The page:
© Reuters. FILE PHOTO: New York City’s Democratic mayoral candidate Andrew Yang speaks during a rally against Asian hate crimes following the May 31, 2021, unprovoked attack on a 55-year-old Asian woman in the Chinatown district of Manhattan in New York City, USA.
By Joseph Ax
(Reuters) – Top Democratic contenders for New York City mayor, former presidential candidate Andrew Yang and Brooklyn Borough President Eric Adams, faced fierce attacks from each other and half a dozen rivals during a televised debate on Thursday Wednesday.
With less than three weeks to go until the June 22 primary election, the eight contenders exchanged criticism on education, experience and the economy, although the issue of public safety dominated much of the night amid a surge in shootings and other crimes. . The winner of the primaries will be the top favorite to win the November general election.
Yang, who has been at or near the top of most polls, was the target of much of the incoming fire. At one point, city comptroller Scott Stringer, a liberal candidate, accused the more moderate Yang of being a “Republican,” while Maya Wiley, a civil rights lawyer and former MSNBC analyst, criticized the job creation record of Yang as an entrepreneur.
Yang, whose cheerful disposition has been a hallmark of his campaign, snapped some photos of Adams, a former police officer and state legislator who has faced some ethical inquiries during his career.
“We know you’ve been investigated for corruption everywhere you’ve been,” Yang said, calling Adams “unprincipled.”
Adams, who denied wrongdoing and accused Yang of wrongdoing, attacked Yang for leaving the city during the pandemic and for not voting earlier in municipal elections.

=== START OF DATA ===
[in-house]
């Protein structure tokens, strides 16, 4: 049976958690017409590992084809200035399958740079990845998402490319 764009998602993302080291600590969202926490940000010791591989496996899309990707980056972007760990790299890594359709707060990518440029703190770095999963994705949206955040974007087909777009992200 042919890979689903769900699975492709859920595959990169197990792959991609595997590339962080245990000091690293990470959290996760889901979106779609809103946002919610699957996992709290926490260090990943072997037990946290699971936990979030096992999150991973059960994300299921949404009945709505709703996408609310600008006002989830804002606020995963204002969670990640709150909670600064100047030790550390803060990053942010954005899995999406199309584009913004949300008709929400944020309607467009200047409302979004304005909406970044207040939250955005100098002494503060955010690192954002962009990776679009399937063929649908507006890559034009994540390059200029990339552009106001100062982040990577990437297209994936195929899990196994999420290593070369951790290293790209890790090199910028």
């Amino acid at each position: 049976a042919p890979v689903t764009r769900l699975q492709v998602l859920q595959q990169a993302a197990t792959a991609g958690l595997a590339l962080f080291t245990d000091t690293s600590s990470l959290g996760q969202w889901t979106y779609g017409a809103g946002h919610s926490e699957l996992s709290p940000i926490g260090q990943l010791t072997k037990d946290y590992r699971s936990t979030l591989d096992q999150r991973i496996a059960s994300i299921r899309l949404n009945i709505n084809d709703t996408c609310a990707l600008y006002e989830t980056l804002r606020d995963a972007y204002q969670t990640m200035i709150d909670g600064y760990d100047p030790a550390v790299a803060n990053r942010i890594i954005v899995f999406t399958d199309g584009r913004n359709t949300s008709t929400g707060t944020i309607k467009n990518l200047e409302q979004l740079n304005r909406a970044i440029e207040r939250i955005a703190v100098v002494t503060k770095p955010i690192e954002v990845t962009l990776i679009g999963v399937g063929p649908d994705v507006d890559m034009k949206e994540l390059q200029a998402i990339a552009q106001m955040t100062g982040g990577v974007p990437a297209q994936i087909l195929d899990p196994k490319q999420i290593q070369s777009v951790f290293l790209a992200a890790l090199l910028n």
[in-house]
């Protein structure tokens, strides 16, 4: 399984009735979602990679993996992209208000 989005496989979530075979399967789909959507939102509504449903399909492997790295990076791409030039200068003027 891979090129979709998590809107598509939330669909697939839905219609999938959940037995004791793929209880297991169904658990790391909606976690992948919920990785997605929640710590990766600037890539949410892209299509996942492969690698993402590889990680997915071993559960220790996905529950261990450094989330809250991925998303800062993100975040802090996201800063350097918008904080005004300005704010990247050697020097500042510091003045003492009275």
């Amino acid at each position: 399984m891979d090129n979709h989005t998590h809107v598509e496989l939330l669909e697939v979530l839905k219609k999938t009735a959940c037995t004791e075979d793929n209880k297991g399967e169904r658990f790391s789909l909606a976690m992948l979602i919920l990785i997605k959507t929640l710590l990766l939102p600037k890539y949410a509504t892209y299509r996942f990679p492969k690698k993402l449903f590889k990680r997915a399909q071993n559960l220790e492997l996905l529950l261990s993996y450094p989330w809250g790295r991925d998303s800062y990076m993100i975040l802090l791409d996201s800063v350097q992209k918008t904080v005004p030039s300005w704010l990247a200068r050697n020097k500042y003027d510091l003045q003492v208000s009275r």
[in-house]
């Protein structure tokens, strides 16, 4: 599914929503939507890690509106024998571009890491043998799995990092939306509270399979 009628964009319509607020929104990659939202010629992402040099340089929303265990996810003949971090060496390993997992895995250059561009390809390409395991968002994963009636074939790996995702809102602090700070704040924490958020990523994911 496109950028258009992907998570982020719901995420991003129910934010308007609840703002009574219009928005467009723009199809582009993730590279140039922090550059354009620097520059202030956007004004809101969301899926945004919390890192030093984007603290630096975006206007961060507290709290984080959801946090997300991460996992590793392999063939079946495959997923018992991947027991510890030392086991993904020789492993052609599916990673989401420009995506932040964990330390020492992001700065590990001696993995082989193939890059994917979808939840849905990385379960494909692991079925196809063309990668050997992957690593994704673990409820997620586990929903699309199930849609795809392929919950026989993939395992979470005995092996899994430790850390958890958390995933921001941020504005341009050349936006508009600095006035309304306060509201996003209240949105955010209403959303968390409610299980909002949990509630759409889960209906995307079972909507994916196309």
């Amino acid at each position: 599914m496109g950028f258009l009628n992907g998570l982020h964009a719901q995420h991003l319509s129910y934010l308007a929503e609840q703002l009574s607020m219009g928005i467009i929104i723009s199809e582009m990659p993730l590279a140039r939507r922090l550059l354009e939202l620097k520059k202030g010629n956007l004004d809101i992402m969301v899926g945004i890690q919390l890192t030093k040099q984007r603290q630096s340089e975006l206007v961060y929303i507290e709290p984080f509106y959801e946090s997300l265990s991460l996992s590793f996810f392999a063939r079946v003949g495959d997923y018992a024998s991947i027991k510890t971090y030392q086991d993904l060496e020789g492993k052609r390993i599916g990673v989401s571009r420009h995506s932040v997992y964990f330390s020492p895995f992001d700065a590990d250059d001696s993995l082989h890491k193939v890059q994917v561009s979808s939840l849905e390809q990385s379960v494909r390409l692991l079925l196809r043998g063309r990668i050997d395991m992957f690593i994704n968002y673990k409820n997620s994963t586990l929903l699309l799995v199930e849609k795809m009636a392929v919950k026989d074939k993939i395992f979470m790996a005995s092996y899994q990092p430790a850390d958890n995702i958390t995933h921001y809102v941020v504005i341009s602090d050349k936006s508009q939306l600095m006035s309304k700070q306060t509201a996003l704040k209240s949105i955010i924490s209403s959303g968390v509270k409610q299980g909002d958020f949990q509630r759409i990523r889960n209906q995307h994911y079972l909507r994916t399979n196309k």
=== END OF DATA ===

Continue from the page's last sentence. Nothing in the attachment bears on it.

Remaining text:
“How the hell did we make you our mayor, with a track record like this?” Adams asked. Yang responded by defending his experience as a stand-in for National Democrats, including President Joe Biden, during last year’s election.
Kathryn Garcia, the former sanitation chief who has gained traction over Adams and Yang in recent weeks, largely stayed out of the fray as she continued to offer herself as a seasoned government hand.
The candidates spent much of the two-hour debate confronting the police and crime, and polls show that public safety is the primary concern of voters. As shootings and killings have increased in New York and other cities, many Democrats have turned away from calls to “defund the police” that gained traction amid protests against police brutality last year.
Adams, who has put crime at the center of his campaign, vowed to increase the number of officers patrolling the city’s subway system, while Yang called for a “massive recruitment drive” for new officers.
Stringer, however, argued that more policing was not the answer, while Dianne Morales, a former liberal and nonprofit executive who supports police underfunding, called the NYPD budget the “most inflated “of the country.
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